Is the directive valid?
Notwithstanding the seeming fiat granted by Section 44(2)(a) of the Constitution, I believe the said directive and its supposed legislative underpinning are inconsistent with the right of fair hearing guaranteed under Section 36 of the 1999 Constitution. This provision entitles a person whose civil rights and obligations are in issue to fair hearing within a reasonable time by a court or other tribunal constituted in such a manner as to secure its independence and impartiality. A proviso to this law prescribes that any law, which does not give such a person a right of hearing prior to a determination of his civil rights and obligations is nonetheless valid if that determination is not expressed as “final and conclusive”. See BAKARE vs. L.S.C.S.C (1992) 8 NWLR pt. 262 pg. 641.
In relation to the direct debit tax recovery provisions under review, even though the phrase “final and conclusive” does not appear in any of them, however, other relevant provisions in those statutes undeniably have that effect. For example, Section 59(2)(a) of PITA provides that an assessment of tax payable “shall not be impeached or affected by reason of a mistake therein as to: (i) the name of a taxable person; (ii) the description of his income; or (iii) the amount of any income tax charged or shown to be payable”. Similar provisions are contained in Section 70(2)(a) of CITA.
It is settled that statutes should be considered as a whole, in that related provisions should be construed together: BELLO vs THE STATE (1986) 17 NSCC pt. II pg. 1257 @ 1285. Accordingly, if an assessment of tax liability cannot be impeached under any circumstances (as provided by Section 59(2)(a) of (PITA) and Section 70(2)(a) of (CITA), that determination cannot but be final and conclusive. This simply means that a Post No Debit order on a bank account, ipso facto, peremptorily deprives the account holder of the funds therein FOR GOOD. I submit that this evidently makes the aforesaid provisions – and thus, the Post No Debit Directive – unconstitutional.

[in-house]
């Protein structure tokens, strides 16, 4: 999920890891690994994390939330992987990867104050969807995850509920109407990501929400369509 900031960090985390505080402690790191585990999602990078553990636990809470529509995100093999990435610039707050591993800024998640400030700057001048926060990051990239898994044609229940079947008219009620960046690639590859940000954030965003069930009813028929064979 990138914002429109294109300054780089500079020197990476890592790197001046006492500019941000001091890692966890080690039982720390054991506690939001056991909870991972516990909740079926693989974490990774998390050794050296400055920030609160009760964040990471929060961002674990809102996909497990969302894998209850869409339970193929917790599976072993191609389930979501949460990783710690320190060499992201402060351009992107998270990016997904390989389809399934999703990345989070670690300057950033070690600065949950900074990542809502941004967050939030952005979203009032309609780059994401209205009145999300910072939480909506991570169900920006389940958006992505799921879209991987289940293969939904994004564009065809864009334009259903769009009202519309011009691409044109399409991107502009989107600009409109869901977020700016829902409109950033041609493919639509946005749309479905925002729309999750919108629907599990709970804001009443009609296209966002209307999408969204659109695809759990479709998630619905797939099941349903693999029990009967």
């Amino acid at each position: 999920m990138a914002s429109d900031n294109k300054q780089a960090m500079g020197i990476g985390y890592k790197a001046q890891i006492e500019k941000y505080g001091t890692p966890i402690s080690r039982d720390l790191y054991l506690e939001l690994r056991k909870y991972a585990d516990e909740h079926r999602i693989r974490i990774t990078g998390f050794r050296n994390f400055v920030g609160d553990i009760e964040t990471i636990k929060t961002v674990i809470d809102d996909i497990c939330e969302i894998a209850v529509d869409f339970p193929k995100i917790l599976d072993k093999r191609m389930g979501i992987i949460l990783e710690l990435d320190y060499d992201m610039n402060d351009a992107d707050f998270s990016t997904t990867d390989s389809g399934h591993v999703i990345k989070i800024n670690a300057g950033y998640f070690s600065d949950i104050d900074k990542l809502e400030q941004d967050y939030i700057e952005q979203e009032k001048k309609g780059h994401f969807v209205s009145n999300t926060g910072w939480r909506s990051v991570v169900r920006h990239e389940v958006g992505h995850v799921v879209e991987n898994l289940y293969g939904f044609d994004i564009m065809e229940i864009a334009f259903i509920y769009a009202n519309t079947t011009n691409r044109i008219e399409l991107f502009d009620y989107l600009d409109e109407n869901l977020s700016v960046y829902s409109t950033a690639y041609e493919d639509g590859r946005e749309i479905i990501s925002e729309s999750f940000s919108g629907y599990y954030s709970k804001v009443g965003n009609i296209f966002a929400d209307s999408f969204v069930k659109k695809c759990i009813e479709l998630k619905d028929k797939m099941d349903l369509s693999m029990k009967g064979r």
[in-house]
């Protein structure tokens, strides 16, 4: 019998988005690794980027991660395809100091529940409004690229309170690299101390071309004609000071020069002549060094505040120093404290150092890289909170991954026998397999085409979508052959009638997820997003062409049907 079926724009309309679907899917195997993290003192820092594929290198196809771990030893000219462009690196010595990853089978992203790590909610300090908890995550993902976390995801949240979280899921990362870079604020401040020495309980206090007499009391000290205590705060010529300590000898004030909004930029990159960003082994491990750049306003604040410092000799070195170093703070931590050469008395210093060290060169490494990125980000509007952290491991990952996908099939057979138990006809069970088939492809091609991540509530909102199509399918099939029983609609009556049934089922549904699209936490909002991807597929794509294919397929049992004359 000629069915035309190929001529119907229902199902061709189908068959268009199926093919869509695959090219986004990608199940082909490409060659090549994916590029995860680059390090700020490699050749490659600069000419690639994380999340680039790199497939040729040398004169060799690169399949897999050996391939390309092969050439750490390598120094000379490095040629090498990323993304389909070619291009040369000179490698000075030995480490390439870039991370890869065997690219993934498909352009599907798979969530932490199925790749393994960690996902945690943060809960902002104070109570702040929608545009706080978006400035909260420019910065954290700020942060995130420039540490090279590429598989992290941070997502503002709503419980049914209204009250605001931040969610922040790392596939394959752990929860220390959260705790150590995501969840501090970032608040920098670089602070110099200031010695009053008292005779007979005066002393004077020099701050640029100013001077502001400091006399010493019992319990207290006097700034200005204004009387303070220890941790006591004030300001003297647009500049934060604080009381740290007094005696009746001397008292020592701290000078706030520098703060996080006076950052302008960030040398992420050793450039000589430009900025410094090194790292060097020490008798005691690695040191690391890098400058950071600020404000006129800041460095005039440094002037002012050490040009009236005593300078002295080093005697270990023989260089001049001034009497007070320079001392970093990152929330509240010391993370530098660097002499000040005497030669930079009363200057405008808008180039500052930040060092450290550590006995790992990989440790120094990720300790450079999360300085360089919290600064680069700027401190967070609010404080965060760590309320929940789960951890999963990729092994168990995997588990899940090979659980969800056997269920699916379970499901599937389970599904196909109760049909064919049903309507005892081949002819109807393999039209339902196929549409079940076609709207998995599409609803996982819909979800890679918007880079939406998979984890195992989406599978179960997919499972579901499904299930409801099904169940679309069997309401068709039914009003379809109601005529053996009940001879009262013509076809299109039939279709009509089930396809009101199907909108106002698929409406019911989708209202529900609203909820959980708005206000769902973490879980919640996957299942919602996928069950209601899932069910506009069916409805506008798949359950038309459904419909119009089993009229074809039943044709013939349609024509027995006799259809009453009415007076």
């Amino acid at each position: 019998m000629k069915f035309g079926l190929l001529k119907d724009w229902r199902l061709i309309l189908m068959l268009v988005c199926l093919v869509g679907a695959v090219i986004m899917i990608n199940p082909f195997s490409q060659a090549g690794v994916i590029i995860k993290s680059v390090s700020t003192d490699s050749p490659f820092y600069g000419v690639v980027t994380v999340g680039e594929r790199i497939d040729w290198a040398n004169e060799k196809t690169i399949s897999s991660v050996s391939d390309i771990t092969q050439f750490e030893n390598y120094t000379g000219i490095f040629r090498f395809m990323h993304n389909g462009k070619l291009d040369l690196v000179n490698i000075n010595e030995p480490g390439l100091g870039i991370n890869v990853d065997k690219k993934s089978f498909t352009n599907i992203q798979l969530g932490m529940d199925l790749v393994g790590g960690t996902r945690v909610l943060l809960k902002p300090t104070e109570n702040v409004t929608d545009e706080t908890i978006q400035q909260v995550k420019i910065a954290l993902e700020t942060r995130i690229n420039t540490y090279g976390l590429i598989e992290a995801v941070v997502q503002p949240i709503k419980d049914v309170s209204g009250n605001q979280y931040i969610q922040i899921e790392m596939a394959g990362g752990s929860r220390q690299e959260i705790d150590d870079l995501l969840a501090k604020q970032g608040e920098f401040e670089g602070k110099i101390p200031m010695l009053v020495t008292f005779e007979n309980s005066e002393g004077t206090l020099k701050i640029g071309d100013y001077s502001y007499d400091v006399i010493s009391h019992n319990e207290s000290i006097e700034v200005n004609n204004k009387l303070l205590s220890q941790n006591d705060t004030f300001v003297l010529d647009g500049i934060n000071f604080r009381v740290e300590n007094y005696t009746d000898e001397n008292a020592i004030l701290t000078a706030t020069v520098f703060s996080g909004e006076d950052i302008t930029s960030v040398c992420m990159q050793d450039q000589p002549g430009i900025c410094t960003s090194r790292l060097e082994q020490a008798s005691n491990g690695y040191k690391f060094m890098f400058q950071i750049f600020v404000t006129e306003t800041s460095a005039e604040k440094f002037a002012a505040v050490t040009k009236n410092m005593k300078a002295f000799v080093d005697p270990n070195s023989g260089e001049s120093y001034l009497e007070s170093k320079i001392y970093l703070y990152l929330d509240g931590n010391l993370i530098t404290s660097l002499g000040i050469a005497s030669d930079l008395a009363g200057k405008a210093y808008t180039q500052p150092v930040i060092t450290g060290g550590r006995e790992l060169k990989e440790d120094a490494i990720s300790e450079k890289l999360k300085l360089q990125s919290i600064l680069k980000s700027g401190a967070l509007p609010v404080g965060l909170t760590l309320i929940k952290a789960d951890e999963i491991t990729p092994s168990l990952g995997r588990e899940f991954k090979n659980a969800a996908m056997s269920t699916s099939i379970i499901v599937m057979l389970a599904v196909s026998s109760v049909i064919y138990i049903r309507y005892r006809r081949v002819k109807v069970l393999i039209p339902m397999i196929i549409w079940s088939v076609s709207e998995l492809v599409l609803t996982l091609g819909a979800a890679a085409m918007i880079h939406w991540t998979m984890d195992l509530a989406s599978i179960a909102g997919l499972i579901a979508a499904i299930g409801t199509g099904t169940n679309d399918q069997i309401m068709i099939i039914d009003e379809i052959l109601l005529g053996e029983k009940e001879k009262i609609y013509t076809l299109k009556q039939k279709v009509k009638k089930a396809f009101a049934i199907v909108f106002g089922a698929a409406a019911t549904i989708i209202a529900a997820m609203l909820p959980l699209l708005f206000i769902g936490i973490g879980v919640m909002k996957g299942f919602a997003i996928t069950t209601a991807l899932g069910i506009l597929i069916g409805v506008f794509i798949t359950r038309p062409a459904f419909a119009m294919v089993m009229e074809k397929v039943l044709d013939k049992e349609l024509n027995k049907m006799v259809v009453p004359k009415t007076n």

This is all the more so because, by virtue of Item 7 of the Concurrent Legislative List of the Constitution, the National Assembly can only empower State Governments or their parastatals to collect tax – not banks. This is buttressed by Section 2 of the Taxes and Levies (Approved List for Collection) Act, as amended, which provides, inter alia, that “notwithstanding anything contained in any enactment, no person other than an appropriate tax authority shall assess or collect on behalf of the Government, any tax or levy”.
The conclusion of the tax amnesty offered by the Voluntary Assets Income Declaration Scheme (VAIDS) has given the authorities an opportunity to apply hitherto untested “direct debit” tax recovery legislations. However, there is something distinctly unsettling about a unilateral and peremptory confiscation or acquisition by government of the funds of a citizen on the grounds of an extra-judicial determination that he/she is a tax defaulter.
This is because non-payment of tax is a crime. Under the Constitution, anyone accused of committing a crime is presumed innocent until proven guilty in court – Section 36(6). Section 44(2)(a) of the Constitution is not an exception to this rule, and it has never been. The Post No Debit order simply negates the fundamental right of fair hearing under the Constitution. No one should be condemned unheard. Anyone accused of non-payment of tax should be charged to court and no hush-hush administrative determination of his liability is either permissible or should be condoned. Any law that makes such a provision is invalid: ADIGUN vs. ATT-GEN. OF OYO STATE (1987) 1 NWLR pt. 53 pg. 645 @ 678.
Much as prompt payment of tax is a civic duty, its recovery ought not to be a pretext to ride rough-shod over civil liberties, particularly the rights of fair hearing and to property.
Sani, a lawyer writes from Kano
Culled: The Guardian